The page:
The reason I enjoy Star Wars is that when J. J. Abrams directed The Force Awakens, I felt the excitement that Star Wars was again back speaking to me.  It seemed to again be a film series to be passionate about.

The response following Celebration did not completely line up with the positive outlook of the fortunate people who went to Celebration in person.  While most everybody there loved what’s going on, some of the YouTube channels who discuss Star Wars have mixed feelings, to say the least.  Geeks + Gamers criticized the teaser for Episode IX, The Quartering was dismissive, and a union of voices on the Internet ridiculed reactions that were exuberantly emotional.  All that is best measured against the outpouring of support for the franchise.

It is almost as if there is a guilty conscience about being part of the Fandom Menace and hating The Last Jedi, but still wanting to see what Episode IX is about.  I am sure the average fan does not feel this way.  I waited for The Last Jedi to go to Netflix, but I enjoyed it.


Photographer:
Tim Mossholder

The influence of Star Wars is hard to comprehend, but there is a war indeed between the feelings a fan has for Star Wars in the nineteen seventies and eighties, and equivalent satisfaction with the new trilogy, however much it taps into your experience of Star Wars and however deep it runs within you that the original films were perfect.

Rian Johnson directed The Last Jedi, and while that film was a commercial success, the popular response to the movie, as, for example, those voices on the Internet made known on Rotten Tomatoes, divided the fans.

None of this will be settled until December, but there will be a lot of excitement that grows this summer and fall.  As is typical of hot takes, animosities, apprehension, and outrage for Star Wars will be evident in the backlash that is going, “to battle,” for whatever reasons.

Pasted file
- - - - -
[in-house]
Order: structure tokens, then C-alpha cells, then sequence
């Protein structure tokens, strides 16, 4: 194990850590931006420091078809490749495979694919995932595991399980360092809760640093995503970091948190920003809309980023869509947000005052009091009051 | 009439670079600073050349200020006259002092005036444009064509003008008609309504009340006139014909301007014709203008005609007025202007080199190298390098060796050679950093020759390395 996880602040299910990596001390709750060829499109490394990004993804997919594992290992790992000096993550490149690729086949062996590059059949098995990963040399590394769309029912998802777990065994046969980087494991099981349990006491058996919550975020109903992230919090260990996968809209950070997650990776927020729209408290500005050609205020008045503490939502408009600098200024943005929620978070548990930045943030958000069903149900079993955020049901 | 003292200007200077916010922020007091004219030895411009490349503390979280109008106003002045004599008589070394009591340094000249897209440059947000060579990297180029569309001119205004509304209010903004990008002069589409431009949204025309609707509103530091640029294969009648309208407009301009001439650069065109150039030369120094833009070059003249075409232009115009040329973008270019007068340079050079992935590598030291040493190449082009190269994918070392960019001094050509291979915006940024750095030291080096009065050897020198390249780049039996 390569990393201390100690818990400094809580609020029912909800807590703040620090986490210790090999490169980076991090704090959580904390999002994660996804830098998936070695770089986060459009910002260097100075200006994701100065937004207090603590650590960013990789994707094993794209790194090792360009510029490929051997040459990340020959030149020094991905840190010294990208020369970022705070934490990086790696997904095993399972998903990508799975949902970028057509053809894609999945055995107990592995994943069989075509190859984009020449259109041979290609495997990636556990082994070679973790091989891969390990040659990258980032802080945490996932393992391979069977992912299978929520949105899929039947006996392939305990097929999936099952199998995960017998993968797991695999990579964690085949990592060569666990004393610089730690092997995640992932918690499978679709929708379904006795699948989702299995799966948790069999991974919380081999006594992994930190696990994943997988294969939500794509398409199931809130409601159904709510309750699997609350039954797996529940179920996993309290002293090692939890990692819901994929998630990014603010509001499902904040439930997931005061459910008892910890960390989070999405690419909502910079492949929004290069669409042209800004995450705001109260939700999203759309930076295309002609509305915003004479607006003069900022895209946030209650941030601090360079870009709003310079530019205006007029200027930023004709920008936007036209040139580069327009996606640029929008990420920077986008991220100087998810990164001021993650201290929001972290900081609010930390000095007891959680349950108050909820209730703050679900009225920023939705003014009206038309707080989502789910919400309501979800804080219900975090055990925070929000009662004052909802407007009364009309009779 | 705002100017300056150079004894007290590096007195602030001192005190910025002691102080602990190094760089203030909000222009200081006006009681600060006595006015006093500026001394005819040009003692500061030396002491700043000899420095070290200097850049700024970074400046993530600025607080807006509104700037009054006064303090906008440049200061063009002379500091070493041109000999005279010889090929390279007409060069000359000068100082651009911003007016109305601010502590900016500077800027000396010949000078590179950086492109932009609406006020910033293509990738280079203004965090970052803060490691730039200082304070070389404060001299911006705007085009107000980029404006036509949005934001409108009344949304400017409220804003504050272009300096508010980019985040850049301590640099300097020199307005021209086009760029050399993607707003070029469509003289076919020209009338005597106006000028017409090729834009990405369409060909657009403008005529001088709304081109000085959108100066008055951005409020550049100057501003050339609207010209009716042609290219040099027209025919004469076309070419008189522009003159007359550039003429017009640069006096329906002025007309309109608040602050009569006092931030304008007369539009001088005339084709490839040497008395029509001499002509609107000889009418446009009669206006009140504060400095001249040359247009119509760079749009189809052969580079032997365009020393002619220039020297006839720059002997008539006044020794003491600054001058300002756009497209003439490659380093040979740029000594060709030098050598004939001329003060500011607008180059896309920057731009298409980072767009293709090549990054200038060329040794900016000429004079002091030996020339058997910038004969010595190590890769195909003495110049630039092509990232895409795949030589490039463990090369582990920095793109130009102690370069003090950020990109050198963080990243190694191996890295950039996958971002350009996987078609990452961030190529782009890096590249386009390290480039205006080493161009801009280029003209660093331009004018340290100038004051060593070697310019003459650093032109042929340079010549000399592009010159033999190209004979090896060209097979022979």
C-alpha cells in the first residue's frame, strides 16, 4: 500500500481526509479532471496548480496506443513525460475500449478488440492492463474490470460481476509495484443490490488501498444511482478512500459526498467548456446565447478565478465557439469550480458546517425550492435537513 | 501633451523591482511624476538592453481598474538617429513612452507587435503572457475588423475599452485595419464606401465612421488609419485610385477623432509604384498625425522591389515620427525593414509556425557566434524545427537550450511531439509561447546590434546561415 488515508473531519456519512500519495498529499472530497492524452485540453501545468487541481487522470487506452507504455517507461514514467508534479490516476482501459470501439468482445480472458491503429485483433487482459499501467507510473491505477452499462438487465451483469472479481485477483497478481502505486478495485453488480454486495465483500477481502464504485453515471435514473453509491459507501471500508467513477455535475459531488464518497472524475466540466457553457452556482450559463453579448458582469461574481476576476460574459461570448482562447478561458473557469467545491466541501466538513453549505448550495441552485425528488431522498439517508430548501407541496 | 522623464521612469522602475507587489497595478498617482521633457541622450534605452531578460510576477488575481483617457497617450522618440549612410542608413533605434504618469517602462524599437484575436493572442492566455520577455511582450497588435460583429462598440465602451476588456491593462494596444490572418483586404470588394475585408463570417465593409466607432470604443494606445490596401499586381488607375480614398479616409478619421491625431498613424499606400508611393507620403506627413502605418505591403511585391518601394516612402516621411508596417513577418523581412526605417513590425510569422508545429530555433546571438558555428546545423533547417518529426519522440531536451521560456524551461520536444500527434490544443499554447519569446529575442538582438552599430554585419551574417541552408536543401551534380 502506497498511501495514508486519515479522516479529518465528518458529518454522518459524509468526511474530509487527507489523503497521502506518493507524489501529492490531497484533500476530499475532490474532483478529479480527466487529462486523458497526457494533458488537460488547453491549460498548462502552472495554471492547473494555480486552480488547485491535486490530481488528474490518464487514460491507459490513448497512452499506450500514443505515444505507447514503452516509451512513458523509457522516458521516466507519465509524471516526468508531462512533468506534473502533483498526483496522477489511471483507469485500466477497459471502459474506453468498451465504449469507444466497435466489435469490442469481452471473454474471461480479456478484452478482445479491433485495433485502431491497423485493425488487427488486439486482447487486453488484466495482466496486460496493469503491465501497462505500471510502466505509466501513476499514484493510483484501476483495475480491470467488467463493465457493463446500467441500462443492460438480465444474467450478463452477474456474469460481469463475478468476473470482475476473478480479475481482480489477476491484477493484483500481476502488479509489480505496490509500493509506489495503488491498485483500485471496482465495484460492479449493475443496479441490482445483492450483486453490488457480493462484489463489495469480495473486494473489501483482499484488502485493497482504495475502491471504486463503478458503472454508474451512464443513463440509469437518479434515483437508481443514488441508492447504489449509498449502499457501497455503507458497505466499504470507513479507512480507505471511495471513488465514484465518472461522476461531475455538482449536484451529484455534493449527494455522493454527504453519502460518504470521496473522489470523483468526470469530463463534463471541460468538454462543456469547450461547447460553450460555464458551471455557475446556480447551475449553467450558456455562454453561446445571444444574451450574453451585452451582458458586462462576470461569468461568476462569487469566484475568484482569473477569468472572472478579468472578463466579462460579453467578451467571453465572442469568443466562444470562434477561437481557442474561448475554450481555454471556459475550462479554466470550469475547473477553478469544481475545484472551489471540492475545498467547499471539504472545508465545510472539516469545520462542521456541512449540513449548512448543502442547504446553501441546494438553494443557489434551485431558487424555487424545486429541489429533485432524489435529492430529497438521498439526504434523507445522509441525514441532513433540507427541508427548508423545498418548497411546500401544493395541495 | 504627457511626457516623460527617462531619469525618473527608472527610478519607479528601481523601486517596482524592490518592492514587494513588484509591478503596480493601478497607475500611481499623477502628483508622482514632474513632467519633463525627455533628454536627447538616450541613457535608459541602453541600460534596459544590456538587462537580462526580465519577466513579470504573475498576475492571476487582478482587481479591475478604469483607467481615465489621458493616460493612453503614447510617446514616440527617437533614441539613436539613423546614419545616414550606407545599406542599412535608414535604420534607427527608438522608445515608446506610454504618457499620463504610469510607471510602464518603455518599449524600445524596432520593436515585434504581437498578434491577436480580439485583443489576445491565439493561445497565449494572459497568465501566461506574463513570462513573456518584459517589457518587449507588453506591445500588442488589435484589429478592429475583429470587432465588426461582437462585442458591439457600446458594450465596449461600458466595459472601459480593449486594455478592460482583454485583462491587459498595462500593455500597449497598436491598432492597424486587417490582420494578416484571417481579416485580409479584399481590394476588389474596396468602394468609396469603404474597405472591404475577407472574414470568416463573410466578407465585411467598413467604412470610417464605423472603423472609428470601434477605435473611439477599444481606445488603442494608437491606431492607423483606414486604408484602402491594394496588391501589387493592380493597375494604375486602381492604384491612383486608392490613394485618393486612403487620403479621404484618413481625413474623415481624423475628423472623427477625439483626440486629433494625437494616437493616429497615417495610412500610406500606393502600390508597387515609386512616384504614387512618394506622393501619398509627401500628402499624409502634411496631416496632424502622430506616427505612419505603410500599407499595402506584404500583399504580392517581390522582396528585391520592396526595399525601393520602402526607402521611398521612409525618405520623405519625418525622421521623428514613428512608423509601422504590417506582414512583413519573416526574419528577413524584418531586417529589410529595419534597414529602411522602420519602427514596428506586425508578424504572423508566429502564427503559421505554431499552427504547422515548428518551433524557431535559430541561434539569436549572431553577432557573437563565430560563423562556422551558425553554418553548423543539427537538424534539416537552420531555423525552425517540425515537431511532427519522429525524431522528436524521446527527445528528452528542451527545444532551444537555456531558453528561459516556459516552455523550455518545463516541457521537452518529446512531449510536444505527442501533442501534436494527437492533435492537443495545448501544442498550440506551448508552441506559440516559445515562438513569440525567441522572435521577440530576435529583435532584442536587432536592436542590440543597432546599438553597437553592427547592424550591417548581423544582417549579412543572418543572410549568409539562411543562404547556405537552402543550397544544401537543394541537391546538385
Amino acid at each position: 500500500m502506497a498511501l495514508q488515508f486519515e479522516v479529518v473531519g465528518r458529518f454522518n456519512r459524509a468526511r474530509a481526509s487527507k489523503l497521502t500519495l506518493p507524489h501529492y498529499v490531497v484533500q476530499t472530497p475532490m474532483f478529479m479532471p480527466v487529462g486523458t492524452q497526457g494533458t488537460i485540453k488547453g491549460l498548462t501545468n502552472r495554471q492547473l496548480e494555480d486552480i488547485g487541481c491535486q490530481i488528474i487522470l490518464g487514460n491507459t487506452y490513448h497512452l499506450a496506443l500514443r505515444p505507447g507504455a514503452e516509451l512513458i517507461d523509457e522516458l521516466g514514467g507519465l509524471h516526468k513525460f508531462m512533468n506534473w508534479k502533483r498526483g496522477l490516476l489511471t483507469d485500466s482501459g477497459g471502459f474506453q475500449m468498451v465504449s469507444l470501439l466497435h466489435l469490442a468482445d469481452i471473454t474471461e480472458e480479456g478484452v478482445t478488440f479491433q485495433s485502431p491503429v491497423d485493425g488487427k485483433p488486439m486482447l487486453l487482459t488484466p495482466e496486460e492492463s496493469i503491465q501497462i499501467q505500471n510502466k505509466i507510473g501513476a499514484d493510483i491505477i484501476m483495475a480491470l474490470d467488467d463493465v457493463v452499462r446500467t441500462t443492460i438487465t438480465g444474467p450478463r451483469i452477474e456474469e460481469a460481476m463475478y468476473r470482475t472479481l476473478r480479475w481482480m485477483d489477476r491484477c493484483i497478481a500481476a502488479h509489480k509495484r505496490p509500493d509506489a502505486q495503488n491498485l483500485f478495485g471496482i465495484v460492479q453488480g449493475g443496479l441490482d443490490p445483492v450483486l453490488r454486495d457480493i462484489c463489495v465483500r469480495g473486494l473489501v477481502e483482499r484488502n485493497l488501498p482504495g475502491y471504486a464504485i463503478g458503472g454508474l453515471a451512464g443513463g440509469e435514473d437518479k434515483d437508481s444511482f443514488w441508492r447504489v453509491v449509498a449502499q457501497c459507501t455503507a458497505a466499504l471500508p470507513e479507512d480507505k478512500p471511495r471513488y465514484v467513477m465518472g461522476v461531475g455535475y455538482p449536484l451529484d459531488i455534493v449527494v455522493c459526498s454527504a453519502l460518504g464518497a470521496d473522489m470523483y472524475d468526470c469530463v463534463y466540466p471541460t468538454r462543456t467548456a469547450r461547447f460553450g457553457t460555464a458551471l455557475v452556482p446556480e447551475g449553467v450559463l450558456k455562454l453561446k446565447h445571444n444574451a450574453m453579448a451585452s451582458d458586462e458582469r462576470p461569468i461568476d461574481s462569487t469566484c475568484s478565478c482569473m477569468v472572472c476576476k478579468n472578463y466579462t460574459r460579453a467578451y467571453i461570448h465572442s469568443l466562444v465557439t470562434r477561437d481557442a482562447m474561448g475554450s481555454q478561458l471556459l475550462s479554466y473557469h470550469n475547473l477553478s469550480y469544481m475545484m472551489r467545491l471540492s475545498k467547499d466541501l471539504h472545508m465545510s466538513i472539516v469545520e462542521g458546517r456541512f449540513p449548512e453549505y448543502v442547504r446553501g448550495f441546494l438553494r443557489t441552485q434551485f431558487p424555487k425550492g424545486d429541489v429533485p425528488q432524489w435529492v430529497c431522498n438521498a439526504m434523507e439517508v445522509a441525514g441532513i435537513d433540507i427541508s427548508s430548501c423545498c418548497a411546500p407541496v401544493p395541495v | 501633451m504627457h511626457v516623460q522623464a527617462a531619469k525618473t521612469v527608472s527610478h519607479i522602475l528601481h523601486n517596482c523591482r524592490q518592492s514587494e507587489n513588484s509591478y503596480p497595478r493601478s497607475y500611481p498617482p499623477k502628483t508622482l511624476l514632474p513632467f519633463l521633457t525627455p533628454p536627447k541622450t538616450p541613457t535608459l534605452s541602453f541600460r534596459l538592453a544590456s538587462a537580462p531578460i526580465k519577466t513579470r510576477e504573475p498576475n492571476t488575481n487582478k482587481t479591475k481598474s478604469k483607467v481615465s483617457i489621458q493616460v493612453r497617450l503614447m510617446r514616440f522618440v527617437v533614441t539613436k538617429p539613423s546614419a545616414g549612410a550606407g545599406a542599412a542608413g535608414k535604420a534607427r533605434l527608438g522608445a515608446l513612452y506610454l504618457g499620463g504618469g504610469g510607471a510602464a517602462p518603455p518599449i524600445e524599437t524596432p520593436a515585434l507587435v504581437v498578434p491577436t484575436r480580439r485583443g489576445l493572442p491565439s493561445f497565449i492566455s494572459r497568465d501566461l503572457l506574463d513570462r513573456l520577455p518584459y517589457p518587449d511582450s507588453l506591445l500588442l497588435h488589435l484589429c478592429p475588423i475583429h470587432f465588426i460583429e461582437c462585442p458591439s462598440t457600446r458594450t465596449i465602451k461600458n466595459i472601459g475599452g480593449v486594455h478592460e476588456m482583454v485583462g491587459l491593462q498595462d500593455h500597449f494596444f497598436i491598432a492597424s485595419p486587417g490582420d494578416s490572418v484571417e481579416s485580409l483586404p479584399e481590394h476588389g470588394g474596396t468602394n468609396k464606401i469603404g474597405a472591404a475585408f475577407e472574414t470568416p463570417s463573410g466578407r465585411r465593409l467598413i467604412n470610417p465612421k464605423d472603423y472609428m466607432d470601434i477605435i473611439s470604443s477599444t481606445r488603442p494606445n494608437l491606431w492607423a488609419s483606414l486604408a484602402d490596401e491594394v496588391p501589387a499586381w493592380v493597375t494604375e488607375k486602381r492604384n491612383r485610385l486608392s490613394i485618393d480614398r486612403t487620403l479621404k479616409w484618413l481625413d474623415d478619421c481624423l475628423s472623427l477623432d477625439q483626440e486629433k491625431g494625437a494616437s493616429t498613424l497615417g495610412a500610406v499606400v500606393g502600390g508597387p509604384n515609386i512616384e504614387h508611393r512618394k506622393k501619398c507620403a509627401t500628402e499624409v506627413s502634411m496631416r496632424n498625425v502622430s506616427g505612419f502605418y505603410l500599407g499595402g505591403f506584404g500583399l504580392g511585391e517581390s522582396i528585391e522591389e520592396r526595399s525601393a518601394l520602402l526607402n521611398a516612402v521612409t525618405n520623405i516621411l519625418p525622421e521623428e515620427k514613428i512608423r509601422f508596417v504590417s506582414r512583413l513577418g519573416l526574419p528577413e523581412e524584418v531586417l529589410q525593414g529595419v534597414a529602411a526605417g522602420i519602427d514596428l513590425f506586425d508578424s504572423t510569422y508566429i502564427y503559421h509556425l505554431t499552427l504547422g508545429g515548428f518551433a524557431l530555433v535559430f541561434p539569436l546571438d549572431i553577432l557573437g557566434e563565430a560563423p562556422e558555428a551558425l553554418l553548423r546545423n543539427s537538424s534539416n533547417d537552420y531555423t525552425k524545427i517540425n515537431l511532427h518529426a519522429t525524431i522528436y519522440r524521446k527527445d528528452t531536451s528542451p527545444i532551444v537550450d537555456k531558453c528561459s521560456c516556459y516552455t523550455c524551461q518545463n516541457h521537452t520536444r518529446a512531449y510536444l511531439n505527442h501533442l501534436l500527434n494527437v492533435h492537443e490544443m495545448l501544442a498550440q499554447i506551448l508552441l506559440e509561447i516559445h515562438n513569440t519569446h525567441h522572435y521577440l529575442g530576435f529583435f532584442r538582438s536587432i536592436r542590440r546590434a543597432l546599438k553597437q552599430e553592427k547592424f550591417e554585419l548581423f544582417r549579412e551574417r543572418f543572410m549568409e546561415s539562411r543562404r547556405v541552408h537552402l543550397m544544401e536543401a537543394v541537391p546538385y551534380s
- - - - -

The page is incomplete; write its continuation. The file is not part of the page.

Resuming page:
Publishous this month presented the Where’d You Go writing prompt.  Publishous is an 11,000-strong Medium newsletter which presents and highlights Christian writers who seek to make it, in the sense that they are writing because of the compulsion they feel to do so.  Although I’m not a member of Publishous, I look over articles they present, which provide some inspiration to blog in light of their writing prompts.

I am also a volunteer at a cemetery, Maple Lawn Cemetery, and I am their SMM.  You can find out more about us here: http://www.maplelawncemetery.org

Thank you, and please feel welcome to “like,” “follow,” and/or comment.  All the best.

SciFi Fandom Pride: Where’d You Go? “He tends to say whatever comes into his circuits.” – Cassian Andor, Rogue One

The Force Awakens

To think about pride, like for me familiarity with popular science fiction, it is true that in 2015, enthusiasm for the Star Wars films, Star Wars fandom, soared nearly beyond measure when Lucasfilm presented the Star Wars film The Force Awakens.